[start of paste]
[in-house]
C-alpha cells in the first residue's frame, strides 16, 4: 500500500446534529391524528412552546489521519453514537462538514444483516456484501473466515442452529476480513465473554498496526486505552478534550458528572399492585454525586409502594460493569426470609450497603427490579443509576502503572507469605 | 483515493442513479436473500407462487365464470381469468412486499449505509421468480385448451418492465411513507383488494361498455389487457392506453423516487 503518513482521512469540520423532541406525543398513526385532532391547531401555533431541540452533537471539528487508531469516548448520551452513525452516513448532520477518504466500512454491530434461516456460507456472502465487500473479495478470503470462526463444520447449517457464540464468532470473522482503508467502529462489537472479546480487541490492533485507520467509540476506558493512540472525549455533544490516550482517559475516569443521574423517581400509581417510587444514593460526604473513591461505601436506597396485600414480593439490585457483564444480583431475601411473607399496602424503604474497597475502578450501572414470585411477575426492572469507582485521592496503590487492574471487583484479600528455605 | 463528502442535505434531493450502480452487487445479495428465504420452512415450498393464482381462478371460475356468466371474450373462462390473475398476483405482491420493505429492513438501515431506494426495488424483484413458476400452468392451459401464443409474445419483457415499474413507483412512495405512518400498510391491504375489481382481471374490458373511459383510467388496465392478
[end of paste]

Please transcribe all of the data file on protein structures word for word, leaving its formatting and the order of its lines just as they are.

[in-house]
C-alpha cells in the first residue's frame, strides 16, 4: 500500500446534529391524528412552546489521519453514537462538514444483516456484501473466515442452529476480513465473554498496526486505552478534550458528572399492585454525586409502594460493569426470609450497603427490579443509576502503572507469605 | 483515493442513479436473500407462487365464470381469468412486499449505509421468480385448451418492465411513507383488494361498455389487457392506453423516487 503518513482521512469540520423532541406525543398513526385532532391547531401555533431541540452533537471539528487508531469516548448520551452513525452516513448532520477518504466500512454491530434461516456460507456472502465487500473479495478470503470462526463444520447449517457464540464468532470473522482503508467502529462489537472479546480487541490492533485507520467509540476506558493512540472525549455533544490516550482517559475516569443521574423517581400509581417510587444514593460526604473513591461505601436506597396485600414480593439490585457483564444480583431475601411473607399496602424503604474497597475502578450501572414470585411477575426492572469507582485521592496503590487492574471487583484479600528455605 | 463528502442535505434531493450502480452487487445479495428465504420452512415450498393464482381462478371460475356468466371474450373462462390473475398476483405482491420493505429492513438501515431506494426495488424483484413458476400452468392451459401464443409474445419483457415499474413507483412512495405512518400498510391491504375489481382481471374490458373511459383510467388496465392478